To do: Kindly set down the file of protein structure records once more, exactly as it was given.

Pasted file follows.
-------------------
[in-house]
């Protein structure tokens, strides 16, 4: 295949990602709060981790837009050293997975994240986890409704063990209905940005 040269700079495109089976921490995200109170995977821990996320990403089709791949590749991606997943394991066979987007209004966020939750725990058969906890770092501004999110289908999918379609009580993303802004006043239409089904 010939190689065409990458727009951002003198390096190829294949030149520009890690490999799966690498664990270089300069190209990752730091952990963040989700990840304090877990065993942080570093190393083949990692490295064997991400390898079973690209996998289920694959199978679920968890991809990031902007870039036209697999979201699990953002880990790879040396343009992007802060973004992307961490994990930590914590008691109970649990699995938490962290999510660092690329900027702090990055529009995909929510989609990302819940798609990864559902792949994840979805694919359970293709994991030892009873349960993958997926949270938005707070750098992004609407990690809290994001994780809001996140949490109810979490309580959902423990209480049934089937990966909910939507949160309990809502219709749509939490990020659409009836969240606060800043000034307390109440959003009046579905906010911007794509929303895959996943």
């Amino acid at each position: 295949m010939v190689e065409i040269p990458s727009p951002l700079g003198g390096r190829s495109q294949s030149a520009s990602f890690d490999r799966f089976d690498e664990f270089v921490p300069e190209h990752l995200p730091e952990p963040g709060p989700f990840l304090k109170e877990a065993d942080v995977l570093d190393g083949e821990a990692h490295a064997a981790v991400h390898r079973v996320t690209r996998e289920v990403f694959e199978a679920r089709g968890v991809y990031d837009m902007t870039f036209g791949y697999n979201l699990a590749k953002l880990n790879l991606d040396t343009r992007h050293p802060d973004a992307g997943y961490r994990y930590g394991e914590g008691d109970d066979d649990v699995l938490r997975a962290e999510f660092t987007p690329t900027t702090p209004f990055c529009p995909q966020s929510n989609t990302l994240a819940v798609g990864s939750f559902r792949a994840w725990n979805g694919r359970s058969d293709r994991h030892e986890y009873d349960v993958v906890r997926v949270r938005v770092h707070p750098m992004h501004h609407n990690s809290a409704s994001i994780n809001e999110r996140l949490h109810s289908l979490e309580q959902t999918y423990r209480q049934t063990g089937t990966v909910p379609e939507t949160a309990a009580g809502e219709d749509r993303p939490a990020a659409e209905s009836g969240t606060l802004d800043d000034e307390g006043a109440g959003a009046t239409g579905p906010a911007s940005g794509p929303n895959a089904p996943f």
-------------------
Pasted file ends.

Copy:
[in-house]
């Protein structure tokens, strides 16, 4: 295949990602709060981790837009050293997975994240986890409704063990209905940005 040269700079495109089976921490995200109170995977821990996320990403089709791949590749991606997943394991066979987007209004966020939750725990058969906890770092501004999110289908999918379609009580993303802004006043239409089904 010939190689065409990458727009951002003198390096190829294949030149520009890690490999799966690498664990270089300069190209990752730091952990963040989700990840304090877990065993942080570093190393083949990692490295064997991400390898079973690209996998289920694959199978679920968890991809990031902007870039036209697999979201699990953002880990790879040396343009992007802060973004992307961490994990930590914590008691109970649990699995938490962290999510660092690329900027702090990055529009995909929510989609990302819940798609990864559902792949994840979805694919359970293709994991030892009873349960993958997926949270938005707070750098992004609407990690809290994001994780809001996140949490109810979490309580959902423990209480049934089937990966909910939507949160309990809502219709749509939490990020659409009836969240606060800043000034307390109440959003009046579905906010911007794509929303895959996943």
């Amino acid at each position: 295949m010939v190689e065409i040269p990458s727009p951002l700079g003198g390096r190829s495109q294949s030149a520009s990602f890690d490999r799966f089976d690498e664990f270089v921490p300069e190209h990752l995200p730091e952990p963040g709060p989700f990840l304090k109170e877990a065993d942080v995977l570093d190393g083949e821990a990692h490295a064997a981790v991400h390898r079973v996320t690209r996998e289920v990403f694959e199978a679920r089709g968890v991809y990031d837009m902007t870039f036209g791949y697999n979201l699990a590749k953002l880990n790879l991606d040396t343009r992007h050293p802060d973004a992307g997943y961490r994990y930590g394991e914590g008691d109970d066979d649990v699995l938490r997975a962290e999510f660092t987007p690329t900027t702090p209004f990055c529009p995909q966020s929510n989609t990302l994240a819940v798609g990864s939750f559902r792949a994840w725990n979805g694919r359970s058969d293709r994991h030892e986890y009873d349960v993958v906890r997926v949270r938005v770092h707070p750098m992004h501004h609407n990690s809290a409704s994001i994780n809001e999110r996140l949490h109810s289908l979490e309580q959902t999918y423990r209480q049934t063990g089937t990966v909910p379609e939507t949160a309990a009580g809502e219709d749509r993303p939490a990020a659409e209905s009836g969240t606060l802004d800043d000034e307390g006043a109440g959003a009046t239409g579905p906010a911007s940005g794509p929303n895959a089904p996943f």